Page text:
Ace photo by @WashCapsRock
On Saturday, I went to my first Washington Capitals game of the season because of the bet I lost to the Brouwer Rangers (I find it easier to cover games from home). While watching Troy Brouwer point and laugh at me in spandex was something I’ll never forget, the highlight of my day actually didn’t involve humans at all.
During the first period, as I sat in my perch (sorry, couldn’t help myself) in section 402, I noticed something through the visor of my motorcycle helmet: two fat birds frantically flying around Verizon Center looking for somewhere to land. You don’t get to see this kind of stuff on TV.
The birds swooped to and fro. Every few minutes they’d fly towards people in the crowd, making Caps fans scramble and hit the deck. While I focused on their escapades during the third period, I caught myself chanting bird! bird! bird! I also confused one of the birds for the puck after Alex Ovechkin chipped the biscuit into the air towards Jay Beagle. It almost helped me forget about the terrible game I was supposed to be watching. Almost.
Anyways, for whatever reason, the whole situation cracked me up (that’s an egg joke). Now I am filled with questions: How did these birds get into Verizon Center in the first place? Why are they still here now? (The first Verizon Center bird was spotted in December. It was skinny then.) Is Slapshot involved?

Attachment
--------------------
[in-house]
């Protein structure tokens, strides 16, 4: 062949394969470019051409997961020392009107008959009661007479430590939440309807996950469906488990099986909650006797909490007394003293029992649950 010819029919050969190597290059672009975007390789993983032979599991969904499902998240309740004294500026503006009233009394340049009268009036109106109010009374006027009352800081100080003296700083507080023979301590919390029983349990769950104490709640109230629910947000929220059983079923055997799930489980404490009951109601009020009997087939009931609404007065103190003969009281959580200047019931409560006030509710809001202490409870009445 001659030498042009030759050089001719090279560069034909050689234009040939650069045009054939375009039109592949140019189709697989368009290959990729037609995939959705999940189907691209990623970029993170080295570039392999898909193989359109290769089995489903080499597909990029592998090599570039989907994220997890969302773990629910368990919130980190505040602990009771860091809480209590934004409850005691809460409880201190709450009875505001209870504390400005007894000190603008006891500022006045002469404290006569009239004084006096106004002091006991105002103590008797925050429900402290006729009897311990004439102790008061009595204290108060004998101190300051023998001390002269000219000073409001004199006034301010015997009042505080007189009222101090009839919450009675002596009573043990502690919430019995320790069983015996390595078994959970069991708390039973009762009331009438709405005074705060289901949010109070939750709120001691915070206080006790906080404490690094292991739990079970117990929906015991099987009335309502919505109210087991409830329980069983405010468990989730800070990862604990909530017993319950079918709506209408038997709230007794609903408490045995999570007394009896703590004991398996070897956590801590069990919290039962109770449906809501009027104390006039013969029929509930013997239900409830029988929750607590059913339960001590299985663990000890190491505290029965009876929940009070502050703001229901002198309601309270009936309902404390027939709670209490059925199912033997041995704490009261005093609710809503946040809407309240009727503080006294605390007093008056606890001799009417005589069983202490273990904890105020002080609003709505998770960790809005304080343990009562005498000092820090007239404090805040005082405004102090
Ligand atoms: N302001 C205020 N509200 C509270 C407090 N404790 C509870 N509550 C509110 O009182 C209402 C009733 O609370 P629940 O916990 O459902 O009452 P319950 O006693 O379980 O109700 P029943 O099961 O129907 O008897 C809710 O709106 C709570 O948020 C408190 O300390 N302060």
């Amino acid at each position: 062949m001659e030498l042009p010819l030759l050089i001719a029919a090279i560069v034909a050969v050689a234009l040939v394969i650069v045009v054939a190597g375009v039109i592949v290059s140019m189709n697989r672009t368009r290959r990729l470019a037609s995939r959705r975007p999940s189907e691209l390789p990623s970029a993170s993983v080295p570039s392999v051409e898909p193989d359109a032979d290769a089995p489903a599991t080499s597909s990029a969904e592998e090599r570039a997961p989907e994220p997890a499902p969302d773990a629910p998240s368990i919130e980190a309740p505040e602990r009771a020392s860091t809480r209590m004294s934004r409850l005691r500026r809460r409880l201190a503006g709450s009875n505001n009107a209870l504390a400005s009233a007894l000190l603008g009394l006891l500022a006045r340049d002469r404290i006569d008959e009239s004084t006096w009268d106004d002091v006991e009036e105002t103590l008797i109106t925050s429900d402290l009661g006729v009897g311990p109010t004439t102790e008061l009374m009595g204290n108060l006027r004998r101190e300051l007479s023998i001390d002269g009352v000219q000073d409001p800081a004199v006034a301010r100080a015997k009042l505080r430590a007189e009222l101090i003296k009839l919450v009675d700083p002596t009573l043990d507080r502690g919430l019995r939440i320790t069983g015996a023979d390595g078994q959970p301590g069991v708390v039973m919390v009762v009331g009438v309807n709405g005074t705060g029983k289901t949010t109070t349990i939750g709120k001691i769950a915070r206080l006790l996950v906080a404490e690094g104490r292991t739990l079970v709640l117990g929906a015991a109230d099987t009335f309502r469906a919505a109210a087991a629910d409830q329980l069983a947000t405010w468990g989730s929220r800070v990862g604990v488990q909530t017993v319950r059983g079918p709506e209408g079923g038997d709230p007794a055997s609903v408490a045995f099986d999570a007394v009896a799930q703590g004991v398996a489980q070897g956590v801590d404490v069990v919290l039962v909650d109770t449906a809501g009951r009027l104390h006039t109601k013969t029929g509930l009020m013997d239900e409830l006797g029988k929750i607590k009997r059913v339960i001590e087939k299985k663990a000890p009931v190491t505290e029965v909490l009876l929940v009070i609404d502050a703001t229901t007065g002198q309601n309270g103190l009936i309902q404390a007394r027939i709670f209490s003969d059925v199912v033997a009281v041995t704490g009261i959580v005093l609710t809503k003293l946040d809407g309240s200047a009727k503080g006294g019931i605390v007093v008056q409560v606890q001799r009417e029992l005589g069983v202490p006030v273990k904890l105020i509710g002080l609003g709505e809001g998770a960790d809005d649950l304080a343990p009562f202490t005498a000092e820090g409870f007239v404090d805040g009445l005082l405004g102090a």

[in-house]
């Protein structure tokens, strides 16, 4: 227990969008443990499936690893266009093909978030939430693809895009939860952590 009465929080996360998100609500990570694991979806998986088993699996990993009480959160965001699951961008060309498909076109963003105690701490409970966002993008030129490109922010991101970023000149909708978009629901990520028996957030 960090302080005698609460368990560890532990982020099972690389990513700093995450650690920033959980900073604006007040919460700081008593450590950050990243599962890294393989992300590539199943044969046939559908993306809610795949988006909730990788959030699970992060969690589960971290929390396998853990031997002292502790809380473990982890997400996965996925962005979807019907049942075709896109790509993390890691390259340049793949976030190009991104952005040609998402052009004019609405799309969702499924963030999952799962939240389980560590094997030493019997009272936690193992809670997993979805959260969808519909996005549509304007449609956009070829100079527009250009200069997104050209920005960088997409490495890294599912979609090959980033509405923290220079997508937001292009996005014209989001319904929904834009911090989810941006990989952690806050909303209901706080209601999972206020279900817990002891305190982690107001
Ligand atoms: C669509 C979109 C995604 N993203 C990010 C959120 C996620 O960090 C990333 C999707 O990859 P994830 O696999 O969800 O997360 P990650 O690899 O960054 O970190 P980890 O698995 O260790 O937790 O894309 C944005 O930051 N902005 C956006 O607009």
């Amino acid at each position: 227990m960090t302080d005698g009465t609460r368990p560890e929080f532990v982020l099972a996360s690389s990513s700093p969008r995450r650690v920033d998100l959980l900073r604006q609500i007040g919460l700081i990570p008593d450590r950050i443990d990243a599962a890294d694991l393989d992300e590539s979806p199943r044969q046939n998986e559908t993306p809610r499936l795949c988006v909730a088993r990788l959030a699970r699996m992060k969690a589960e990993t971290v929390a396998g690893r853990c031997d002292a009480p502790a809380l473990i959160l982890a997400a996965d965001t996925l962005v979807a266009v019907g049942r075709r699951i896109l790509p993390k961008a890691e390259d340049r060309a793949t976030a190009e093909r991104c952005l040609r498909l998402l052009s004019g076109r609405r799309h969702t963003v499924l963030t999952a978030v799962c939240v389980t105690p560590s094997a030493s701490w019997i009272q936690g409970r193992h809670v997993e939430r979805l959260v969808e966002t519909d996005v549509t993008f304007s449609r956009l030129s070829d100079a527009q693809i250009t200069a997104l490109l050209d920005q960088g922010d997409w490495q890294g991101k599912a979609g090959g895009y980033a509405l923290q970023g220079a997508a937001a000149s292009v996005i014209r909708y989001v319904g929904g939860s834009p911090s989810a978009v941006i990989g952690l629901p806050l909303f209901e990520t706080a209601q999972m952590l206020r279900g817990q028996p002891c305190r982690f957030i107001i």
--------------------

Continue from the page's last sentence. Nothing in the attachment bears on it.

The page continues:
And what kind of birds are these?
Lucky for us, my future cousin-in-law Ian Gardner is the biggest bird nerd in the history of bird nerds. He’s currently at Penn State studying for his M.S. in Forest Resources, he has his B.S. in Wildlife Conservation from Juniata College, and he’s been involved in the Pennsylvania birdwatching community for the past 5 years. I sent him some photos of the birds and asked him for the low-down.
Russian Machine Never Breaks is not associated with the Washington Capitals; Monumental Sports, the NHL, or its properties. Not even a little bit.
All original content on russianmachineneverbreaks.com is licensed under Creative Commons Attribution-NonCommercial-ShareAlike 3.0 Unported (CC BY-NC-SA 3.0)– unless otherwise stated or superseded by another license. You are free to share, copy, and remix this content so long as it is attributed, done for noncommercial purposes, and done so under a license similar to this one.